Cocaine/crack use is not associated with fibrosis progression measured by AST-to-Platelet Ratio Index in HIV-HCV co-infected patients: a cohort study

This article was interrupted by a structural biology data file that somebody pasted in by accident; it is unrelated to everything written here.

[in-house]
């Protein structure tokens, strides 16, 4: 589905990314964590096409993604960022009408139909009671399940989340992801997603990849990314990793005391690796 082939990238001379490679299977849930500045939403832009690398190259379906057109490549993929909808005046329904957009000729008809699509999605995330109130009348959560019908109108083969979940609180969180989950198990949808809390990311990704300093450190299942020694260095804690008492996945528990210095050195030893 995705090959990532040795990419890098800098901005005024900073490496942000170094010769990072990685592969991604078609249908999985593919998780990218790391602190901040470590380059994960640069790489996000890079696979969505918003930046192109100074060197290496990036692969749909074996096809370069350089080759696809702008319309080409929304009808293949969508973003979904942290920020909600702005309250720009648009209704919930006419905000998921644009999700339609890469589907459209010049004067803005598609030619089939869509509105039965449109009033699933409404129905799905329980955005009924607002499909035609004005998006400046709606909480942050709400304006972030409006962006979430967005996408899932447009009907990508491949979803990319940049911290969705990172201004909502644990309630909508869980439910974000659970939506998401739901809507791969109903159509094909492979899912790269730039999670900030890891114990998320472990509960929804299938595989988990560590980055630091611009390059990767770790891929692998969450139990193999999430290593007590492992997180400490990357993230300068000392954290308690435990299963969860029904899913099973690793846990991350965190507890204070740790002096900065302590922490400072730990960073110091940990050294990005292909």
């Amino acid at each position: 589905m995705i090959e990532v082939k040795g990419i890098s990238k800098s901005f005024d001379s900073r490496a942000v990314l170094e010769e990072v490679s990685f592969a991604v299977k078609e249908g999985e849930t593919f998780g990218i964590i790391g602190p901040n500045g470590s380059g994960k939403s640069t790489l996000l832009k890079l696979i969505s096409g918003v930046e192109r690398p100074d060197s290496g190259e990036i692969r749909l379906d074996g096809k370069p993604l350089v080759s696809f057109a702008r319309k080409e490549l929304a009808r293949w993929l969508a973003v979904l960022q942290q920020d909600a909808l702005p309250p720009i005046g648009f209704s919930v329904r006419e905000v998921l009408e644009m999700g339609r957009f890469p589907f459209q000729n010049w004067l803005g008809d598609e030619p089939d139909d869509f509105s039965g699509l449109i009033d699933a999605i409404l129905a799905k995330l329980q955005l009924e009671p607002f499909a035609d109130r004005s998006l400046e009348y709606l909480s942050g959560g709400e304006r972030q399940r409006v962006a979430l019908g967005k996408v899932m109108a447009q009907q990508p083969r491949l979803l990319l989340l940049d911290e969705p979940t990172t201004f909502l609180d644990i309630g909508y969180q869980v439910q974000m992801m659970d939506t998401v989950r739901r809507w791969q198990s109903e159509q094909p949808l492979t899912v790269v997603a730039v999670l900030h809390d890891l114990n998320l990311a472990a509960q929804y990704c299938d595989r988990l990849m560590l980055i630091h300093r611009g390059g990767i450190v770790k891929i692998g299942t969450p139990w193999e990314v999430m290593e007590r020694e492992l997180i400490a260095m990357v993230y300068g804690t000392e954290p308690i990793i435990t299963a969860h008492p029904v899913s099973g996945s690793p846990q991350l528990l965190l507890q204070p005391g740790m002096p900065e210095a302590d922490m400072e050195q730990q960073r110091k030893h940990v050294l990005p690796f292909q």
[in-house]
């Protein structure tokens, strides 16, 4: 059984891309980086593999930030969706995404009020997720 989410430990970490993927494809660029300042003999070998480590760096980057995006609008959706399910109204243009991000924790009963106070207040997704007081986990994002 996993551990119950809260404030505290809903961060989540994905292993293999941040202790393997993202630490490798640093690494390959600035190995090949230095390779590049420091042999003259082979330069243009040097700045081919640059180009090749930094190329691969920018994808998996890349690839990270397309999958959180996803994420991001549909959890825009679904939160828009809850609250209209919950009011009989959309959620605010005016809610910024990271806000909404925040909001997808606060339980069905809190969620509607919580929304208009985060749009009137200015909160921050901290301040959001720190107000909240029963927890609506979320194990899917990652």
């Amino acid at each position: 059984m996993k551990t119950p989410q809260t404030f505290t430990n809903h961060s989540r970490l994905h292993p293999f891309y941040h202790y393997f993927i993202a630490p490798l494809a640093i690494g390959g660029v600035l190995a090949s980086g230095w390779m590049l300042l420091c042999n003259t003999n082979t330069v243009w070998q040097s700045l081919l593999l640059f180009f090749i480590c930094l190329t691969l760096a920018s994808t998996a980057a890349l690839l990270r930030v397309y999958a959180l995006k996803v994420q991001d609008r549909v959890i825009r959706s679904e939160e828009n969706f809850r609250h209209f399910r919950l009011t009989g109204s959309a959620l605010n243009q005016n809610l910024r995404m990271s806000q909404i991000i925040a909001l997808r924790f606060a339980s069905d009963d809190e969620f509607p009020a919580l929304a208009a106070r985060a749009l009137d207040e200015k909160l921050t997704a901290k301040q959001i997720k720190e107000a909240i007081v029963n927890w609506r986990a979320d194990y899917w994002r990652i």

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BACKGROUND: Cocaine and crack use has been associated with HIV and HCV infections, but its consequences on HCV progression have not been well established. We analyzed the impact of cocaine/crack use on liver fibrosis progression in a cohort of HIV-HCV co-infected patients. METHODS: A Canadian multicenter prospective cohort study followed 1238 HIV-HCV co-infected persons every 6 months between 2003 and 2013. Data were analyzed from 573 patients with positive HCV RNA, not on HCV treatment, without significant liver fibrosis (AST-to-Platelet Ratio Index (APRI) <1.5) or history of end-stage liver disease at baseline, and having at least two study visits. Recent cocaine/crack use was defined as use within 6 months of cohort entry. Incidence rates of progression to significant fibrosis (APRI ≥ 1.5) were determined according to recent cocaine/crack use. Cox Proportional Hazards models were used to assess the association between time-updated cocaine/crack use and progression to APRI ≥ 1.5 adjusting for age, sex, HCV duration, baseline ln(APRI), and time-updated alcohol abuse, history of other drug use and CD4+ cell count. RESULTS: At baseline, 211 persons (37%) were recent cocaine/crack users and 501 (87%) ever used cocaine/crack. Recent users did not differ from non-recent users on gender, age, and CD4+ T-cell count. Over 1599 person-years of follow up (522 PY in recent users, 887 PY in previous users and 190 PY in never users),158 (28%) persons developed significant fibrosis (9.9/100 PY; 95% CI, 8.3-11.4); 56 (27%) recent users (10.7/100 PY; 7.9-13.5), 81 (28%) previous users (9.1/100 PY; 7.1-11.1), and 21 (29%) never users (11.1/100 PY; 6.3-15.8). There was no association between ever having used or time-updated cocaine/crack use and progression to APRI ≥ 1.5 (adjusted HR (95%CI): 0.96 (0.58, 1.57) and 0.88;(0.63-1.25), respectively). CONCLUSIONS: We could not find evidence that cocaine/crack use is associated with progression to advanced liver fibrosis in our prospective study of HIV-HCV co-infected patients.